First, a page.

In Mapping a function, we explored the mapping diagrams of linear functions such as \(f(x)=3x\) and \(f(x)=2x+1\). Here, we’ll do the same for a familiar non-linear function, considering how it compares to linear functions.

What does the mapping diagram of the function \(f(x)=x^2\) look like?

What does the mapping diagram look like if it is centred on the arrow from \(0\) to \(f(0)\), at a scale of \(1\) unit per tick-mark?

What if it is centred at some other arrow, say from \(1\) to \(f(1)\) or \(-1\) to \(f(-1)\) or \(\frac{3}{2}\) to \(f\bigl(\frac{3}{2}\bigl)\)?

What does the mapping diagram look like if it is centred on the arrow from \(1\) to \(f(1)\), but this time zoomed in to \(0.1\) or \(0.01\) units per tick-mark?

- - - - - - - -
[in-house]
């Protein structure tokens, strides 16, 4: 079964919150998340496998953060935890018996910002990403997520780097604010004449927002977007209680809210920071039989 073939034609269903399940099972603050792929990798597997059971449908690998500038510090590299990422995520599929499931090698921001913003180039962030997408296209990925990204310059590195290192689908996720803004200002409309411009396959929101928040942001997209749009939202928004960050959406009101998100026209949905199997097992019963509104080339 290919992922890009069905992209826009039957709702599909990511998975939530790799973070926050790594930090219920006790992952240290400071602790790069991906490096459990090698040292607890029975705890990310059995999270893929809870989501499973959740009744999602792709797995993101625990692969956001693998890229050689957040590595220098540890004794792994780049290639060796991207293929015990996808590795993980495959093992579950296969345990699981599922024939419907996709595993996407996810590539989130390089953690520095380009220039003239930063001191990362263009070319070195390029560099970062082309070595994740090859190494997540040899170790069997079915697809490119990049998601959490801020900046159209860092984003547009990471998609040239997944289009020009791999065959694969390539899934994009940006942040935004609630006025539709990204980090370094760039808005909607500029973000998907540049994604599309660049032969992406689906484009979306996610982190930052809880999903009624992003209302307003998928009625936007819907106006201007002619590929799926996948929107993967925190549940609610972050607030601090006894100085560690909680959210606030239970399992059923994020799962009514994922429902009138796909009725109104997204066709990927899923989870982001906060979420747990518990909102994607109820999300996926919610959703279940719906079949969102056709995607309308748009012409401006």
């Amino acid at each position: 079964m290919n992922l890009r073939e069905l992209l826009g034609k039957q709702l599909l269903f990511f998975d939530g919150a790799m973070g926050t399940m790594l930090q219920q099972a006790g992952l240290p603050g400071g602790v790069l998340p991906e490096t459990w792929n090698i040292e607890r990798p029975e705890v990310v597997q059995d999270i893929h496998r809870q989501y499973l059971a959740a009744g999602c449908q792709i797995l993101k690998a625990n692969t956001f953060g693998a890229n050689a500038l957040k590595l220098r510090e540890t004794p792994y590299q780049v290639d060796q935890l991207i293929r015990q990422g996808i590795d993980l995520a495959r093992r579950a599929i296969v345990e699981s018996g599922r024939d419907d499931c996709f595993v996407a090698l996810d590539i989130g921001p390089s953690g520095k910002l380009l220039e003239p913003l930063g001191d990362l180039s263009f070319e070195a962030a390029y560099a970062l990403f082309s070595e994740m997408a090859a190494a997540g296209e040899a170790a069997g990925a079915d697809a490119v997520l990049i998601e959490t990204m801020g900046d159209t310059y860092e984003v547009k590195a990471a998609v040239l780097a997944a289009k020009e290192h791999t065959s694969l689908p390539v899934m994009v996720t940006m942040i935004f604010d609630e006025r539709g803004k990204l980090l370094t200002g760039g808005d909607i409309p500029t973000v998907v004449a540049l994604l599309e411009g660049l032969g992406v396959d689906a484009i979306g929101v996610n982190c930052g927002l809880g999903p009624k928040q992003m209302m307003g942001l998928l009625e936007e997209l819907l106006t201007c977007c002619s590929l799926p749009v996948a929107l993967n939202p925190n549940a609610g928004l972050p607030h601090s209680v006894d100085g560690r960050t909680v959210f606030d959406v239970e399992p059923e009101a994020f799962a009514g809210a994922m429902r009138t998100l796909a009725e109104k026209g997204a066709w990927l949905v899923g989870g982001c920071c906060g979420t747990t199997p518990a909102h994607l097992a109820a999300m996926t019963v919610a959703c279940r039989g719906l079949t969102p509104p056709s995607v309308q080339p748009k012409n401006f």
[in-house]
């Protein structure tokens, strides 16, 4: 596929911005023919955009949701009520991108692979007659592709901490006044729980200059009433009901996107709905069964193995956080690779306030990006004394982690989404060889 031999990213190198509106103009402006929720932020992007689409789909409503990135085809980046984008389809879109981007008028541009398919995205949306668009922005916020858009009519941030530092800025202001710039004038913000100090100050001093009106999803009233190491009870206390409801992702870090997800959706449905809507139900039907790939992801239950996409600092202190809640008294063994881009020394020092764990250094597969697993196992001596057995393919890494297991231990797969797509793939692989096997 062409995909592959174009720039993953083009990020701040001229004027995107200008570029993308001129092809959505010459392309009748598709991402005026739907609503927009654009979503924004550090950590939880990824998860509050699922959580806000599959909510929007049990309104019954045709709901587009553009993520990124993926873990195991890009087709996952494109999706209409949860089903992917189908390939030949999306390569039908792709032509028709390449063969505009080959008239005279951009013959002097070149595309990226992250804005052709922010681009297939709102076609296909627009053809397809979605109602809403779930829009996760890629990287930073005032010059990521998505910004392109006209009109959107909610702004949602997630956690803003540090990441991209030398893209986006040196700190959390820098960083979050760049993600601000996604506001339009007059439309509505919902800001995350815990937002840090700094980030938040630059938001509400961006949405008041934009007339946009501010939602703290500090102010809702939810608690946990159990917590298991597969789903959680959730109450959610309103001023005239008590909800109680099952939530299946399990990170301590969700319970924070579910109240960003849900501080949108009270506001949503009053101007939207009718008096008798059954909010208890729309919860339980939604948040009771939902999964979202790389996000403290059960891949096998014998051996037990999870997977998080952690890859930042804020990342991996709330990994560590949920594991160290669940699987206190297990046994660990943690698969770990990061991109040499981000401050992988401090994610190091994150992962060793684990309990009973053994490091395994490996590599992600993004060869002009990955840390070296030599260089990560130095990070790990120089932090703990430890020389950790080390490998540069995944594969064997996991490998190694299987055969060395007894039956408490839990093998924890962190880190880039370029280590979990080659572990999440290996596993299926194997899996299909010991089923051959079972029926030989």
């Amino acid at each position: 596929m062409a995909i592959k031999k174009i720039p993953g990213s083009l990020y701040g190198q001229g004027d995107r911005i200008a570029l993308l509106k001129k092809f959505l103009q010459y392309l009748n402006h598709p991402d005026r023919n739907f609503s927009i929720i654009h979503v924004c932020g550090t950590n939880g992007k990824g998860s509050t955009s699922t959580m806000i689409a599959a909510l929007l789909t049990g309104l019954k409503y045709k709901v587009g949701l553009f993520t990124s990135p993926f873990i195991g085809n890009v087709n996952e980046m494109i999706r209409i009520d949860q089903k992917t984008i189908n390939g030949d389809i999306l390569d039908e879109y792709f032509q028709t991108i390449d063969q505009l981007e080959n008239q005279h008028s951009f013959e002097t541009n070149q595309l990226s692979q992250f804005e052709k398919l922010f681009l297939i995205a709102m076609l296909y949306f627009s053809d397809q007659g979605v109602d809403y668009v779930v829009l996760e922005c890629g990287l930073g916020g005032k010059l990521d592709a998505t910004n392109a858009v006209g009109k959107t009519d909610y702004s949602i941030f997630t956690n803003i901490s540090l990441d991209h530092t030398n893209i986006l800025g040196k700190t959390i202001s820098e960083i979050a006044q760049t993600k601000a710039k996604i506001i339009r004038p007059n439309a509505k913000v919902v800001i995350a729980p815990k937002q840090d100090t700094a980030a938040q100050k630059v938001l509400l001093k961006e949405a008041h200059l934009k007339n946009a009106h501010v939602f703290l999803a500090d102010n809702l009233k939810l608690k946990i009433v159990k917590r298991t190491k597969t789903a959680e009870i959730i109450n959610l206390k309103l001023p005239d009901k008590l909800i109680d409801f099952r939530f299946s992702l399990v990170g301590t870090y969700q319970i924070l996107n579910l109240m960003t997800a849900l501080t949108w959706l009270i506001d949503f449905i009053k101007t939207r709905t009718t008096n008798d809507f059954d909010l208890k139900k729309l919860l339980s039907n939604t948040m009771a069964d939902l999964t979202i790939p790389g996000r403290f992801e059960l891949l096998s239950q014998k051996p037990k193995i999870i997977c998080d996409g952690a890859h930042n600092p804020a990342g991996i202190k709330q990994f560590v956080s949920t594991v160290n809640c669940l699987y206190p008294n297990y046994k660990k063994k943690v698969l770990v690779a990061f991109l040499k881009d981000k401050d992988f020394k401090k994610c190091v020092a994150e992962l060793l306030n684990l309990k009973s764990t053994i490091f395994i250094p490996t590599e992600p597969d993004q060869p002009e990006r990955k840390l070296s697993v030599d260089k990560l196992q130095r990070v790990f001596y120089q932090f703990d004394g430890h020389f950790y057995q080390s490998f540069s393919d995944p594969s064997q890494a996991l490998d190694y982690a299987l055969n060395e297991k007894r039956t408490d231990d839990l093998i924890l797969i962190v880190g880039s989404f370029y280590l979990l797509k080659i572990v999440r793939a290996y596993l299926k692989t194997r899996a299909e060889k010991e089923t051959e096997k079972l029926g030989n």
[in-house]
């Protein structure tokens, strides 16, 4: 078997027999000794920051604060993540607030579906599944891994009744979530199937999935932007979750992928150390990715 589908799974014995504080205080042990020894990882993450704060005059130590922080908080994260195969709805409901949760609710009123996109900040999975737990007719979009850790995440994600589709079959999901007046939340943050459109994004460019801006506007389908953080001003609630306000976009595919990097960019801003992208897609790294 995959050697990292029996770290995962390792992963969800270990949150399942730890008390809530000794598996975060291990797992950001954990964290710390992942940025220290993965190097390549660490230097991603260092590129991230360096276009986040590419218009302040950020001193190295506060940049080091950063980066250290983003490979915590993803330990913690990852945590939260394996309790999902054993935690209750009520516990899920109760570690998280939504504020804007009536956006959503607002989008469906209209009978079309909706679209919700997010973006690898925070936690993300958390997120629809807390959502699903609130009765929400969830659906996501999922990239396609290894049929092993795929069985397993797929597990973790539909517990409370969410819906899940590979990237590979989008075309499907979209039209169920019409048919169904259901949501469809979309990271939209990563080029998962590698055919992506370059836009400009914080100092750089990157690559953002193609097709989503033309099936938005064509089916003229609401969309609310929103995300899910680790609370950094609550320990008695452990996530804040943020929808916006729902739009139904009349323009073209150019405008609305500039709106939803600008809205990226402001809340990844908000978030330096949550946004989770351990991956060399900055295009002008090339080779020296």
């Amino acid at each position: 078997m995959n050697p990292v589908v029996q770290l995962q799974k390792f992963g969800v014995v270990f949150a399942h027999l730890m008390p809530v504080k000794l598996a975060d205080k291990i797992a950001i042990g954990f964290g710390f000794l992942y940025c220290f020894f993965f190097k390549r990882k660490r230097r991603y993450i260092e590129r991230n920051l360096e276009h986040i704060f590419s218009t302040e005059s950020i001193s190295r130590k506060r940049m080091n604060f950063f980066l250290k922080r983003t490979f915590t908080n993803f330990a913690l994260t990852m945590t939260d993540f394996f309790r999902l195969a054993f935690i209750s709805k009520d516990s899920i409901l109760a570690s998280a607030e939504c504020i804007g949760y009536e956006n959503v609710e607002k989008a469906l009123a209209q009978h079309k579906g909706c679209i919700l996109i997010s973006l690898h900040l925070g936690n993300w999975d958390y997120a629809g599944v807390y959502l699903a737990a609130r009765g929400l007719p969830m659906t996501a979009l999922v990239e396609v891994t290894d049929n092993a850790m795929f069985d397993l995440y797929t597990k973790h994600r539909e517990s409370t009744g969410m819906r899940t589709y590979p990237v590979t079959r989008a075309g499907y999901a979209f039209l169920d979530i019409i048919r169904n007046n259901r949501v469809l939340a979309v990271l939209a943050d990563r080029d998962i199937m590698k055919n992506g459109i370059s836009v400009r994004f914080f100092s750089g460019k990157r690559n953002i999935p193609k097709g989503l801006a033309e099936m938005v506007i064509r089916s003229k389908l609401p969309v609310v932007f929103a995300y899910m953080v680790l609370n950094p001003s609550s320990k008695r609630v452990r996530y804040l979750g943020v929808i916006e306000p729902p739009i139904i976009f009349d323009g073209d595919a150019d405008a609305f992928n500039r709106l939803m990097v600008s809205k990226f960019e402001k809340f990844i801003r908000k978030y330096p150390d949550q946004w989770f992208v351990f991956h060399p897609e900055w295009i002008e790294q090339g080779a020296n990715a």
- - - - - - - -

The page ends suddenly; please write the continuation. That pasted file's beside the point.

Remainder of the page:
What if it is instead centred on some other arrow and then zoomed in?

Can you describe what you observe?

In what ways are the mapping diagrams of the function \(f(x)=x^2\) similar to those of a linear function, and in what ways are they different?

You can download large or small blank mapping diagrams for this, or you can use the GeoGebra applet below (which is the same as the first applet in Mapping a function).

How does this relate to the graph of the function \(y=x^2\)? You might want to think about the resource Zooming in as you consider this question.

To enter the function \(x^2\) into this applet, type `x^2`

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